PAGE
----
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TitleCold-water coral distributions and surficial geology at five spatial scales on the Flemish Cap, northwest Atlantic
DownloadFree download (whole publication) (pdf 2010 KB)
AuthorMiles, L L; Edinger, E N; Piper, D J W
SourceProgram and abstracts: 2017 GeoHab Conference, Dartmouth, Nova Scotia, Canada; by Todd, B J; Brown, C J; Lacharité, M; Gazzola, V; McCormack, E; Geological Survey of Canada, Open File 8295, 2017 p. 84, https://doi.org/10.4095/305897
Year2017
PublisherNatural Resources Canada
Meeting2017 GeoHab: Marine Geological and Biological Habitat Mapping; Dartmouth, NS; CA; May 1-4, 2017
Documentopen file
Lang.English
Mediaon-line; digital
RelatedThis publication is contained in Todd, B J; Brown, C J; Lacharité, M; Gazzola, V; McCormack, E; (2017). Program and abstracts: 2017 GeoHab Conference, Dartmouth, Nova Scotia, Canada, Geological Survey of Canada, Open File 8295
File formatpdf
ProvinceEastern offshore region; Newfoundland and Labrador
AreaNewfoundland; Flemish Cap; Atlantic Ocean
Lat/Long WENS -47.0000 -43.0000 49.0000 46.0000
Subjectsmarine geology; surficial geology/geomorphology; environmental geology; geophysics; mapping techniques; oceanography; marine environments; coastal studies; conservation; marine organisms; marine ecology; resource management; biological communities; environmental studies; ecosystems; benthos; offshore areas; bedrock geology; lithology; igneous rocks; sedimentary rocks; marine sediments; photography; bathymetry; Corals; geological mapping; geological mapping techniques; biology; habitat mapping; habitat conservation; habitat management; high latitude mapping; marine protected areas
ProgramOcean Management Geoscience, Offshore Geoscience
LinksGeoHab 2017
Released2017 09 26
AbstractCold-water coral (CWC) distributions are strongly influenced by substrate, as they are sessile, long-lived benthic species. While the attachment substrate preferences (hard vs. soft) of many coral species are well known, the relationships between coral species distributions and geological environments are less clear. This study investigates the relationship between CWC distribution and geological environments in a deep offshore setting, examining both surficial geology and bedrock lithology.
In 2010 we used a remotely operated vehicle to conduct four video surveys on the southern and eastern flanks of the Flemish Cap, NW Atlantic, ranging in depths from 870 m to 2900 m. CWC were identified to the lowest possible taxonomic level and assigned to functional groups: large gorgonians, small gorgonians, soft corals, pennatulaceans, antipatharians, Desmophyllum dianthus, and reclining solitary scleractinians. Surficial geology was classified at five spatial scales (10 m, 50 m, 100 m, 500 m, 1000 m) along each transect into one of six surficial geological and/or lithological geological facies (fine grained sediment, gravelly fine grained sediment, fine grained sediment and bedrock, igneous bedrock, and sedimentary bedrock).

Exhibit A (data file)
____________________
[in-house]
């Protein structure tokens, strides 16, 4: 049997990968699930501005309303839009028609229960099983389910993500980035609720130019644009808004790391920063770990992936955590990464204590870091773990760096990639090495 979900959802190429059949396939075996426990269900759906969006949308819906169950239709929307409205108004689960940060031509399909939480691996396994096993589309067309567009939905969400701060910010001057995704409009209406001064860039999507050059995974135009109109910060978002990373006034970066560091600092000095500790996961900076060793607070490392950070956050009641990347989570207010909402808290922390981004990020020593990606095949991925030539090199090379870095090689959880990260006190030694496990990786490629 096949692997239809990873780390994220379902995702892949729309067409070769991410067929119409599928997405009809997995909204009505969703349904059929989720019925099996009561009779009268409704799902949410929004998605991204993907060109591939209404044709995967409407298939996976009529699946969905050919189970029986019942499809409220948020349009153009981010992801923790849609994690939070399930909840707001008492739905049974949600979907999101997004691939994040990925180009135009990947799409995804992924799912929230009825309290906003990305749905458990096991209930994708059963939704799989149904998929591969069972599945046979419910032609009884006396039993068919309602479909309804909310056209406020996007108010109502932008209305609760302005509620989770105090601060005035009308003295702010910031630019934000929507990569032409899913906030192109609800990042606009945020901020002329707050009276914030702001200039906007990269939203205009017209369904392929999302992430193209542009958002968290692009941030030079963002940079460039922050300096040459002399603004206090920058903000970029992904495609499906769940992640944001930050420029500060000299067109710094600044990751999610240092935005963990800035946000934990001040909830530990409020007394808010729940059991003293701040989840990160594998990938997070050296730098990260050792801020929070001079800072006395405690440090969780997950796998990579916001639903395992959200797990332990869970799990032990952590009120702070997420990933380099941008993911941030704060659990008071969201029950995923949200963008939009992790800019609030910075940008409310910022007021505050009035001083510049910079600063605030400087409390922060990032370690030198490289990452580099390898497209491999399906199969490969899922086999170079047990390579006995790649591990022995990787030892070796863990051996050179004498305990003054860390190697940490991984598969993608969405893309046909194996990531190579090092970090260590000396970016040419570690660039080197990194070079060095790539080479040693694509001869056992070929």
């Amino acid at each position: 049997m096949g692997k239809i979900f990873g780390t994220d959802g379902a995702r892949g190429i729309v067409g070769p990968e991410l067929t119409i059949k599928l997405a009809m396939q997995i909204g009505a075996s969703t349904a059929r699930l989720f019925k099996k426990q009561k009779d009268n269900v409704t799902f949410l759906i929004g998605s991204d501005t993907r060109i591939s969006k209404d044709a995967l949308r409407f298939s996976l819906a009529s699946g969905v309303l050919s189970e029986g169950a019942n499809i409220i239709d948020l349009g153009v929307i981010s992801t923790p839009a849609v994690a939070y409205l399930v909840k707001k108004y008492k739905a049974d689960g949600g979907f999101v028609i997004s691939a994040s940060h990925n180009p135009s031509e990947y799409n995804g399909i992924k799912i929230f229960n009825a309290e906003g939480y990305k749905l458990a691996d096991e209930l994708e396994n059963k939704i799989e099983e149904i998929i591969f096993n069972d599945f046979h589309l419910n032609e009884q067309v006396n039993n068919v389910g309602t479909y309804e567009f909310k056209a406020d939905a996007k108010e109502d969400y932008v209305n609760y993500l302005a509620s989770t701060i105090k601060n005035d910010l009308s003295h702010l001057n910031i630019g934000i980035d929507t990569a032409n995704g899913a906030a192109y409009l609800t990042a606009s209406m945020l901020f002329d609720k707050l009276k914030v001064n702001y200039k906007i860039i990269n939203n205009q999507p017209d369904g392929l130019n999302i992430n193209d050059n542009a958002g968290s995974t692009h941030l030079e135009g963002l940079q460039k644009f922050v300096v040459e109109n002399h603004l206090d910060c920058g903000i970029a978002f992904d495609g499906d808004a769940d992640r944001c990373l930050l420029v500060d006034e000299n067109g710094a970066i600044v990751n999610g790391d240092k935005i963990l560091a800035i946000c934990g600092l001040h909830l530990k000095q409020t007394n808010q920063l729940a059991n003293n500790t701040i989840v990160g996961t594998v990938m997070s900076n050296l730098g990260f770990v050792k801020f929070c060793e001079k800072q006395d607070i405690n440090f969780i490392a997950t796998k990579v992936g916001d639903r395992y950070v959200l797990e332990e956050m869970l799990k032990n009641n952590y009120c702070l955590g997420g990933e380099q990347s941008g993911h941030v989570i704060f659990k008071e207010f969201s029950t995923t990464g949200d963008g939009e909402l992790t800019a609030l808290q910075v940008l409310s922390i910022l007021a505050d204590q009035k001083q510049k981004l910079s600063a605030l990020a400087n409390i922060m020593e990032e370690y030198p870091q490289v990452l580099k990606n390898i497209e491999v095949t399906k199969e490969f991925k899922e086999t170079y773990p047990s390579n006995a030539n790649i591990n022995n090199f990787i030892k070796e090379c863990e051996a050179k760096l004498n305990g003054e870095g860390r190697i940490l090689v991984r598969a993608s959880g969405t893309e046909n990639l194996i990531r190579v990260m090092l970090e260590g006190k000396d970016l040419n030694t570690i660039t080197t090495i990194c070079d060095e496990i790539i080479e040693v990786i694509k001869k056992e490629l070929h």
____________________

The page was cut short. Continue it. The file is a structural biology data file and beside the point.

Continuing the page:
A total of thirty CWC species were observed, with each transect displaying a unique species composition and surficial geology. Functional groups were represented on most facies and depths. Anthomastus sp. (soft coral) was the most abundant coral species observed, and was found on most facies and depths. Soft corals and large gorgonians were the most abundant on the gravelly fine grain and sedimentary bedrock facies between 1673-1873 m.
Analysis of Similarity (ANOSIM) showed an influence of both facies and depth on coral species composition, with depth apparently more important. Geological facies had a significant difference on coral species composition when measured at finer scales (10 m, 50 m, 100 m, and 500 m) but not at broader scales (1000m). Of the fine scales, 100 m was the most significant for both CWC species and functional groups. Our results suggest that bathymetry and oceanography are dominant influences on coral distribution at broad scales, with surficial geology dominating distributions at scales finer than 1 km.
GEOSCAN ID305897